Tuesday, September 8, 2020

Tech Tuesday - Drag and Drop Google Slides

Hello all!  I wanted to create something different for my students to complete for vocabulary practice, so I made a Google Slides Presentation that they can manipulate in a drag and drop sort of way.  The video below is quick and painless and then I have a quick breakdown for follow up directions:

Quick Directions:

  1. Create a Google Slides Presentation.  Go ahead and write and put images on the screen that you do NOT want to be moved by the student.
  2. Go into PRESENT mode and take a screen shot.  Edit it to trim away anything but the presentation screen.
  3. Back in Slides, pick a fresh slide, hit BACKGROUND and CHOOSE IMAGE.  Put your screen shot as the background image.
  4. Place your manipulatives by either adding text boxes or images to the screen.
It's that simple!

If you want to use my sample presentation, you can find it here: https://docs.google.com/presentation/d/1A1f3Lh1z3F8WIbGjuXhKnCgGE_Pe8hcAcwFsRFrMvwo/edit#slide=id.g96e2764824_0_116

If you have any other manipulative idea, let us know in the comments!  We love hearing from our fellow Extreme Teachers!  

Oh, and here is a handy way to grade these things - below is a red X that I use to put over a wrong answer so that students will know what to work on.  Once I import the image into one, I just copy it and paste it whenever I need it.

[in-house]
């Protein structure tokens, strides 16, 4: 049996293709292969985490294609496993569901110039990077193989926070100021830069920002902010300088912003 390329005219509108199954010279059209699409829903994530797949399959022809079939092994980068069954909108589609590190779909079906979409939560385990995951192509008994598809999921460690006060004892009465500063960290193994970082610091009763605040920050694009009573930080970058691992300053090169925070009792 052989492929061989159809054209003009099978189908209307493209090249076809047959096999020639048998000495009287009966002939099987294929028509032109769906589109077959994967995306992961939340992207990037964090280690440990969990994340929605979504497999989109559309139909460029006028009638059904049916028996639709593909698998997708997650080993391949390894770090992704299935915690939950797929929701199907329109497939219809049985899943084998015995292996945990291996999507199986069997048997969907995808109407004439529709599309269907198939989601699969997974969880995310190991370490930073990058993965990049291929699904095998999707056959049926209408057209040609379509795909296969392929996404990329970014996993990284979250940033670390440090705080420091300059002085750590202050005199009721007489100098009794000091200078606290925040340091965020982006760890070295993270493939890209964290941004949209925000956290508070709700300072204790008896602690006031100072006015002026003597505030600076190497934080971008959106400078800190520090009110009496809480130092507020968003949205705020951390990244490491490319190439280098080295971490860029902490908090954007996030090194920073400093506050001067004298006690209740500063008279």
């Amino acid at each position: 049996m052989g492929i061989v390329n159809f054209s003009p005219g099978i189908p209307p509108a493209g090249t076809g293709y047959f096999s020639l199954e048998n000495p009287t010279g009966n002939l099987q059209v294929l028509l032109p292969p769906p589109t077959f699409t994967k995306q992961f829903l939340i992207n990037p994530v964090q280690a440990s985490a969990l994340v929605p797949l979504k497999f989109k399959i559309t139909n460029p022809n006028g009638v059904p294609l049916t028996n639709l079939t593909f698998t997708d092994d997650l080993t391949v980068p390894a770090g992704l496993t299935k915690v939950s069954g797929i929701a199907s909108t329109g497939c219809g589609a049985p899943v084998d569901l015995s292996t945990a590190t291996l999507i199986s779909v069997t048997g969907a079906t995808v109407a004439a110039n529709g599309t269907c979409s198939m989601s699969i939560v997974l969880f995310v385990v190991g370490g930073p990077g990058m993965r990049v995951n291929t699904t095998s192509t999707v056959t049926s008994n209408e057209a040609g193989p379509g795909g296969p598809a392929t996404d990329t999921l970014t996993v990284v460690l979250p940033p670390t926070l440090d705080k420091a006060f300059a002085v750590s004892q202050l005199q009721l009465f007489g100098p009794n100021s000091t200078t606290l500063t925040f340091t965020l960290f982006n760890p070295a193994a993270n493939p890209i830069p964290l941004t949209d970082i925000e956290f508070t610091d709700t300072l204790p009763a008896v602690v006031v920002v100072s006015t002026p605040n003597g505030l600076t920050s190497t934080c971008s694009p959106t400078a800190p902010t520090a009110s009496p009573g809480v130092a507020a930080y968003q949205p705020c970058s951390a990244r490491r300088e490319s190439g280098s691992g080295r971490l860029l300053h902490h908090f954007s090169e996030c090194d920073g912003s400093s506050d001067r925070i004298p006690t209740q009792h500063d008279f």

Of course, feel free to use Darth Vader yelling, "NOOOOOOOOO!" or Gandalf saying, "You shall not pass!" if you are feeling cheeky.

And, of course, you might find the check mark helpful as well:

*Up Date* - While I am never one to want to do a 'gotcha' on students (in fact, I often set up assignments to where cheating can actually be a learning experience - I'll have to go into that on a later post), I also do not like being bamboozled.   It is easy for students to share a copy of their graded assignment with a student.  I graded one recently with a word I have moved in another student's copy.  It seemed odd to me that this student's copy also had that word moved.  I did a quick version history and saw the original he started with, complete with my red X marks for the other student.  I do not want to NOT take late work and I know that whenever I grade assignments and hand them back (either paper or digitally), the ability for students to copy work is abundant. So here are few ways you can tell if a student's digital Slides presentation is just a flat out copy of a graded submission:

- In the notes section on the first slide, just hit enter five or six times and type the student's name.  This way, if you pull up a student later and do NOT see the 'Click to add speaker notes', then you know it was copied and you have a record of who allowed their work to be copied as well.

-Change the background color of the last slide.  You won't know who allowed their work to be copied, but it will be easy to spot that you have a copied version.

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